The monopolist’s oil extraction rate also plays a prominent role in the context of climate policies. As there is no global agreement on battling climate change, increasingly the developed countries are beginning to implement their own carbon emission reduction policies, while the oil-exporting nations are opposed to such measures. There is a range of studies modeling strategic interaction between a monopolist oil exporter who sets the oil price and an importer who combats climate change by setting a carbon tax [17, 19, 20, 24] and surveyed in [15]. In equilibrium, the oil-importing country uses the carbon tax as an import tariff to capture some of the monopolist’s rents, while the oil-exporting country marks up his price so that he can capture a part of the carbon tax revenue collected by the oil-exporting country.

Liski and Tahvonen [14] explicitly analyze such strategic interactions. Their main results are twofold: First, the subgame-perfect oil extraction path is flatter than in the efficient outcome; second, this path is also flatter than in the pure cartel outcome where no carbon tax is levied. Furthermore, they find that the level of damages due to global warming has a significant effect on equilibrium dynamics. The level of damages determines whether the import tariff or the Pigouvian environmental tax is the dominant component of the importer’s carbon tax, and hence, whether the carbon tax decreases or increases over time. The authors even find that for very high damages, the tariff component may be negative—a subsidy. However, Liski and Tahvonen [14] restrict their analysis to linear demand functions and parameterizations that lead to interior solutions and thus keep some oil left in situ. As we will see, these assumptions do end up affecting their result.

Our contribution is to investigate the generality of these results to a variety of specifications of production functions and oil demand. Our framework of analysis is partial equilibrium, since we abstract from saving, investment and capital accumulation and take the interest rate as given.^{1} Although we offer formal propositions where it is feasible, we also have to resort to numerical simulations to gain insights. For this purpose, we use an illustrative calibration of our model to real-world values. We obtain the following findings.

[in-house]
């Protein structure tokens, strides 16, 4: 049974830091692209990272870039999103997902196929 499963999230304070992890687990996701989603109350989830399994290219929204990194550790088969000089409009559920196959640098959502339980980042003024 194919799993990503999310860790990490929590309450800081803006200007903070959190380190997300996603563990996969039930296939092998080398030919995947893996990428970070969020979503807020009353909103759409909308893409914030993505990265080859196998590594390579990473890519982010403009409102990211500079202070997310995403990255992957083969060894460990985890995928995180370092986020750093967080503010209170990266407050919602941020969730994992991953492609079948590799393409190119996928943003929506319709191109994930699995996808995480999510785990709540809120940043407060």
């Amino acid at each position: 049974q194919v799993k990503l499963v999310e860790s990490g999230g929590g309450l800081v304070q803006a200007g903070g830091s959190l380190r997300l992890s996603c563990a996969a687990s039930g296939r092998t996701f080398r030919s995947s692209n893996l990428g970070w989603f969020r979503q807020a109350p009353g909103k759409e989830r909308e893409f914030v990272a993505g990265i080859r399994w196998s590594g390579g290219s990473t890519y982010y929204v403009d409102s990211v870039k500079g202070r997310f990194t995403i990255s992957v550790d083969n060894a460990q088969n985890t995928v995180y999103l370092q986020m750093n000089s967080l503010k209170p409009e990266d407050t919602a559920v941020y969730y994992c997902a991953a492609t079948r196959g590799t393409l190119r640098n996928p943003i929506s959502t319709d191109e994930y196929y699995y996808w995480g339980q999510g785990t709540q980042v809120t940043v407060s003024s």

First, we recall that unlike the case of zero extraction cost, a constant price elasticity of oil demand and no climate concerns [5, 18], if oil extraction costs are nonzero and increase as remaining oil reserves diminish, monopolistic extraction is never efficient. We establish the nature of the inefficiency for the open-loop Nash equilibrium too.

Second, we prove that for the class of HARA production functions and associated oil demand functions, the oil price is initially higher and subsequently lower in the open-loop Nash equilibrium than in the efficient outcome. The oil extraction rate and carbon emissions are thus initially too low and in later stages too high relative to the efficient levels. The HARA class includes linear [14], loglinear and semi-loglinear demand functions as special cases. This proof also holds for the case of a cartel.

Third, we show that on the other hand, a shifted loglinear demand function can lead Oilrabia to initially price oil lower in open-loop Nash equilibrium than in the efficient level, thus resulting in more oil extraction and climate damages. This establishes that there exist non-HARA demand functions that yield opposite results without violating any arbitrage conditions. Lewis et al. [13] have demonstrated a similar result in a context without carbon taxation: If the price elasticity of demand increases in oil consumption, monopolistic extraction is initially faster than the efficient rate. Our study thus differs in that we allow for carbon pollution and global warming and the consequent need for the oil-importing country to impose a carbon tax.^{2}